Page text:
I was sitting on the back of the boat in all black wearing a full steamer wetsuit, fins, snorkel and mask. There was an unseasonably cold wind blowing in from what felt like every direction. Winter in Tonga is usually still bikini weather, but apparently this was the coldest winter they’d had in almost 10 years. I overheard a local say it was the first time they’d worn pants… ever. One of our guides was on the roof of the boat scouting for whales and the other was on a two-way radio getting updates from the other boats as we headed out deeper into open ocean. A million thoughts were running through my head and I forgot to Google if a whale had ever swallowed anyone. My internal dialogue was interrupted with the sighting of a mother and her calf and two seconds later I was in the water where my thoughts became silenced by one of the most incredible sights I’ve ever seen.
The Kingdom of Tonga is an archipelago of 176 islands in Polynesia that’s one third of the way from New Zealand to Hawaii. Just like its neighbouring islands of Fiji, Samoa, New Caledonia and Vanuatu, Tonga is known for its palm-fringed beaches, crystal clear ocean, lush tropical jungles, super friendly locals, deliciously fresh seafood and exotic island fruits. There are secret beaches to discover, hidden underwater caves to explore, and incredible sunrises and sunsets to enjoy – but that wasn’t why we were in Tonga. We were there to take part in a once-in-a-lifetime experience – swimming with humpback whales.
Every year between May and October, humpback whales make their way from their feeding grounds in Antarctica, along the New Zealand coast to the warm waters surrounding the Vava’u Islands in Tonga to court, mate and give birth. Back at home in Australia you can watch these majestic animals frolic from the beach, a cliff or your boat, but Tonga is one of the few places in the world where you can actually get into the water with humpback whales and swim a metre away from them.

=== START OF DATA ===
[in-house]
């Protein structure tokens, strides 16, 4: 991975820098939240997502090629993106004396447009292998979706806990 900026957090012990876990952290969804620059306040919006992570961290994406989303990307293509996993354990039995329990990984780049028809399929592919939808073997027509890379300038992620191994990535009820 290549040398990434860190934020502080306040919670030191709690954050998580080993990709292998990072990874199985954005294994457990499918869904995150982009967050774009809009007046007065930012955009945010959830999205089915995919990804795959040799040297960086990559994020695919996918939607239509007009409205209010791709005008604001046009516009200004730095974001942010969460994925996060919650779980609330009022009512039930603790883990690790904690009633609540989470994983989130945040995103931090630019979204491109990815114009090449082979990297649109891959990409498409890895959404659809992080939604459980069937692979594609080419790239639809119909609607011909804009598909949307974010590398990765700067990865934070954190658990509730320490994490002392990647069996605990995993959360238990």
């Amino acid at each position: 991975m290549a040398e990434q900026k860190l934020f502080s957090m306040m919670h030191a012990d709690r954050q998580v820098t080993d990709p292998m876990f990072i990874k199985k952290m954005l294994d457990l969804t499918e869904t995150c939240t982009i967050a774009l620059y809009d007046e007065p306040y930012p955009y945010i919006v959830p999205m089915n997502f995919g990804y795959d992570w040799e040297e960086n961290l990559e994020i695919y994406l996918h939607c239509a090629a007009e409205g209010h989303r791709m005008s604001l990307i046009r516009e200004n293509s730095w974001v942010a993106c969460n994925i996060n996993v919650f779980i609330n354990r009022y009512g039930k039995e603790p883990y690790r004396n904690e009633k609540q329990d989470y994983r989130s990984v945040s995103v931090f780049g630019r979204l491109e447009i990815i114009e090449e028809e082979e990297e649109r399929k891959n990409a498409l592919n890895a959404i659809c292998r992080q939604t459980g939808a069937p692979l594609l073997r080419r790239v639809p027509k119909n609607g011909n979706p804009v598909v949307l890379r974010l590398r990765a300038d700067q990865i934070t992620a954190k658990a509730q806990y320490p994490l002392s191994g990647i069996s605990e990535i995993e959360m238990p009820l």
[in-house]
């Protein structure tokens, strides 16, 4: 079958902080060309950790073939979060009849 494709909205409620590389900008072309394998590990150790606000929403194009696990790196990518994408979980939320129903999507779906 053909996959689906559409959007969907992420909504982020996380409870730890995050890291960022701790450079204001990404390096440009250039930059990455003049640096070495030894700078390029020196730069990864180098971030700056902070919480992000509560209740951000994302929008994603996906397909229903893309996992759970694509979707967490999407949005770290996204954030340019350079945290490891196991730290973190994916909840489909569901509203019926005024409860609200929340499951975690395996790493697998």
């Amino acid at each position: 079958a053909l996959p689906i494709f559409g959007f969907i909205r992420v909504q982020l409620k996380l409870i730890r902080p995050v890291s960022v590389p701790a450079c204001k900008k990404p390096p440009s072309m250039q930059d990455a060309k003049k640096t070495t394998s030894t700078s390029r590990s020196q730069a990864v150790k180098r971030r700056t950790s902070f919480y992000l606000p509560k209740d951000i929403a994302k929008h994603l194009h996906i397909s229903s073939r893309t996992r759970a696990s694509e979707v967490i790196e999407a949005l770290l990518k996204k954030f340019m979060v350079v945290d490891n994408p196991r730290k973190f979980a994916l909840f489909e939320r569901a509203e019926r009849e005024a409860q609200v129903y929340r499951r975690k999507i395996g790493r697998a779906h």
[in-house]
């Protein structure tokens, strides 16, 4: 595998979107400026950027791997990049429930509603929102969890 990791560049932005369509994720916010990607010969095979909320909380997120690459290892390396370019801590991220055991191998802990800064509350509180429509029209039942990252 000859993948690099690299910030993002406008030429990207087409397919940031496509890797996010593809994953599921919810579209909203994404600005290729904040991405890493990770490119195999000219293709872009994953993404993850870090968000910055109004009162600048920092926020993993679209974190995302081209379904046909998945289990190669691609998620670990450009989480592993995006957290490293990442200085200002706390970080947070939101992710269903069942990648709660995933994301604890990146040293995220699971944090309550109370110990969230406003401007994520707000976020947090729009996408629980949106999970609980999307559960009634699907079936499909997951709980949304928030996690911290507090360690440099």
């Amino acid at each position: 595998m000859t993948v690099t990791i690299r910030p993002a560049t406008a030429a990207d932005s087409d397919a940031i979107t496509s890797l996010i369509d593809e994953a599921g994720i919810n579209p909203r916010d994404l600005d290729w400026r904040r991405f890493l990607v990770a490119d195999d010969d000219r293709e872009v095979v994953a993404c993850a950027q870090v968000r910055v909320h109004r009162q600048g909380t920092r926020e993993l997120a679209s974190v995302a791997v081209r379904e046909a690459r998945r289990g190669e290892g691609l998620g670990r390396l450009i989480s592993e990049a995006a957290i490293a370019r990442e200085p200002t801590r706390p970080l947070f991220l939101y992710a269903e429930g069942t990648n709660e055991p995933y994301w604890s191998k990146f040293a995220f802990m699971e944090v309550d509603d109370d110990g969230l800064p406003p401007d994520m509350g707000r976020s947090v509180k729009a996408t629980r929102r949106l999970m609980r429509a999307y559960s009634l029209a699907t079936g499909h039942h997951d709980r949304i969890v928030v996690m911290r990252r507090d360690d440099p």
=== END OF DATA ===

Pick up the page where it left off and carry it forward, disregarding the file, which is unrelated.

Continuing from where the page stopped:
When I first touched down in Tonga to take part in this incredible adventure, I didn’t know what to expect. I wasn’t sure how many whales I’d see or how close I’d be able to get to them. All I knew is that if it was anything like when I swam with a turtle in Queensland, I was in for the best week of my life.
I have some pretty epic friends and one of them just so happens to run one of the best whale swimming operations in Tonga. Scott Portelli is an award-winning wildlife photographer with a love of underwater adventure and photography – he first visited the islands of Vava’u 13 years ago to photograph the migration and had such a profound experience, he set up shop. His business Swimming with Gentle Giants is a boutique tour that caters to photographers and marine enthusiasts.
Check out our interview with Scott Portelli.
While many of the other tours over in Vava’u take large boatloads of people, Scott’s is the only one that takes just four. In Tonga there are rules to protect the humpbacks as they move around the shallow waters – you can only have five people in the water at any given time – four guests and your guide. That’s why Scott’s tours are so unique – they are the only ones where you don’t have to take turns in the water with the other guests – you can literally spend all day, every day in the water with the whales.
My first encounter with humpback whales was pretty unusual. I slid off the back of the boat into the water and started following my guide. I didn’t know how far away the whales were so I just focused on not losing the group. The water was clear, but it was deep – I couldn’t see anything except an abyss of bright blue ocean. Then I saw them. Two shadows on the ocean floor. As I got closer their silhouettes got clearer – we were right on top of a humpback whale and her calf. I could see the baby swimming around its mother, nuzzling her. It was absolutely mesmorising. Until I realised the baby was getting closer. I blinked a few times to make sure it wasn’t an optical illusion and holy shit, the baby whale was even closer. This thing was like a mini missile heading for the surface and we were right in its path. I gave my guide ‘crazy panic eyes’ through my mask, but he was calm and motioned for me to stay put. Baby whale was right underneath us and coming up fast. Next thing we knew the baby whale shot up to the surface and breached about a metre away from our faces.